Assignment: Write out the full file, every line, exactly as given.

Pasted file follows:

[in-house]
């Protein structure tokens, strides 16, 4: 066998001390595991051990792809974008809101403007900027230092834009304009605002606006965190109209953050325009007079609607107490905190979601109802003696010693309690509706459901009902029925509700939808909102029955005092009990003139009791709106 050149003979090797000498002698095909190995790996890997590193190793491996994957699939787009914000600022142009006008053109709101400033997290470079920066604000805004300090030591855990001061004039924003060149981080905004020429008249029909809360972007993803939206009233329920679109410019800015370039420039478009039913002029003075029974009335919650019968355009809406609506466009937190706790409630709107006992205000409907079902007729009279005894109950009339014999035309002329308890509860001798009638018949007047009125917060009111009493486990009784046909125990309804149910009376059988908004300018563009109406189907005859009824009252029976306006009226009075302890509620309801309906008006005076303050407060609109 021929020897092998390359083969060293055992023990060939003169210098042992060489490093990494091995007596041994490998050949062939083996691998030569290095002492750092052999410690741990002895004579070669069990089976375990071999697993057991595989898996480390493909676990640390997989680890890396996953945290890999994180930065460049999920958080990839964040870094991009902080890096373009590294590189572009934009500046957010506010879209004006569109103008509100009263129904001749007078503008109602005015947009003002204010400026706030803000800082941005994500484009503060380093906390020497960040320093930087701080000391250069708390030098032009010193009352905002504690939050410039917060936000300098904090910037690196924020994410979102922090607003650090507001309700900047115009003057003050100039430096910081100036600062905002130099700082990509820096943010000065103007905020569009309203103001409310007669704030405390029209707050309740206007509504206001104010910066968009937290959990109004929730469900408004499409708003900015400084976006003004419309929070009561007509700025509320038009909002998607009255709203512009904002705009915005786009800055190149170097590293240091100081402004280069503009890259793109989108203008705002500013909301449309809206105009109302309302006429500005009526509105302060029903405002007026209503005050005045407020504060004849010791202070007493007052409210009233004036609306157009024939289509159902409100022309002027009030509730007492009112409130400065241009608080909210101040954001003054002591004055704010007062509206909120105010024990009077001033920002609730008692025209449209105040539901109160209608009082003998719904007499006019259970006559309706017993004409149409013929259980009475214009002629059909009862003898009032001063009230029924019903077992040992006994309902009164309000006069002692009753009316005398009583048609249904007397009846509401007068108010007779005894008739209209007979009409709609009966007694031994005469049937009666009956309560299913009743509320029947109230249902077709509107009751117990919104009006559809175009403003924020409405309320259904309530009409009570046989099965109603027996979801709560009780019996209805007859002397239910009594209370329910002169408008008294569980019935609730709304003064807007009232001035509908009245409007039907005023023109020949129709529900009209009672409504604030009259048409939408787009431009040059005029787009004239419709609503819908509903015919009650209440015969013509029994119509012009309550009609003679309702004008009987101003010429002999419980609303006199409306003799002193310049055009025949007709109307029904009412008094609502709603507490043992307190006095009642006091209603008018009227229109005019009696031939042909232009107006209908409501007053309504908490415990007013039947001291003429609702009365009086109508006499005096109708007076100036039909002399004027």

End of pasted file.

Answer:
[in-house]
């Protein structure tokens, strides 16, 4: 066998001390595991051990792809974008809101403007900027230092834009304009605002606006965190109209953050325009007079609607107490905190979601109802003696010693309690509706459901009902029925509700939808909102029955005092009990003139009791709106 050149003979090797000498002698095909190995790996890997590193190793491996994957699939787009914000600022142009006008053109709101400033997290470079920066604000805004300090030591855990001061004039924003060149981080905004020429008249029909809360972007993803939206009233329920679109410019800015370039420039478009039913002029003075029974009335919650019968355009809406609506466009937190706790409630709107006992205000409907079902007729009279005894109950009339014999035309002329308890509860001798009638018949007047009125917060009111009493486990009784046909125990309804149910009376059988908004300018563009109406189907005859009824009252029976306006009226009075302890509620309801309906008006005076303050407060609109 021929020897092998390359083969060293055992023990060939003169210098042992060489490093990494091995007596041994490998050949062939083996691998030569290095002492750092052999410690741990002895004579070669069990089976375990071999697993057991595989898996480390493909676990640390997989680890890396996953945290890999994180930065460049999920958080990839964040870094991009902080890096373009590294590189572009934009500046957010506010879209004006569109103008509100009263129904001749007078503008109602005015947009003002204010400026706030803000800082941005994500484009503060380093906390020497960040320093930087701080000391250069708390030098032009010193009352905002504690939050410039917060936000300098904090910037690196924020994410979102922090607003650090507001309700900047115009003057003050100039430096910081100036600062905002130099700082990509820096943010000065103007905020569009309203103001409310007669704030405390029209707050309740206007509504206001104010910066968009937290959990109004929730469900408004499409708003900015400084976006003004419309929070009561007509700025509320038009909002998607009255709203512009904002705009915005786009800055190149170097590293240091100081402004280069503009890259793109989108203008705002500013909301449309809206105009109302309302006429500005009526509105302060029903405002007026209503005050005045407020504060004849010791202070007493007052409210009233004036609306157009024939289509159902409100022309002027009030509730007492009112409130400065241009608080909210101040954001003054002591004055704010007062509206909120105010024990009077001033920002609730008692025209449209105040539901109160209608009082003998719904007499006019259970006559309706017993004409149409013929259980009475214009002629059909009862003898009032001063009230029924019903077992040992006994309902009164309000006069002692009753009316005398009583048609249904007397009846509401007068108010007779005894008739209209007979009409709609009966007694031994005469049937009666009956309560299913009743509320029947109230249902077709509107009751117990919104009006559809175009403003924020409405309320259904309530009409009570046989099965109603027996979801709560009780019996209805007859002397239910009594209370329910002169408008008294569980019935609730709304003064807007009232001035509908009245409007039907005023023109020949129709529900009209009672409504604030009259048409939408787009431009040059005029787009004239419709609503819908509903015919009650209440015969013509029994119509012009309550009609003679309702004008009987101003010429002999419980609303006199409306003799002193310049055009025949007709109307029904009412008094609502709603507490043992307190006095009642006091209603008018009227229109005019009696031939042909232009107006209908409501007053309504908490415990007013039947001291003429609702009365009086109508006499005096109708007076100036039909002399004027």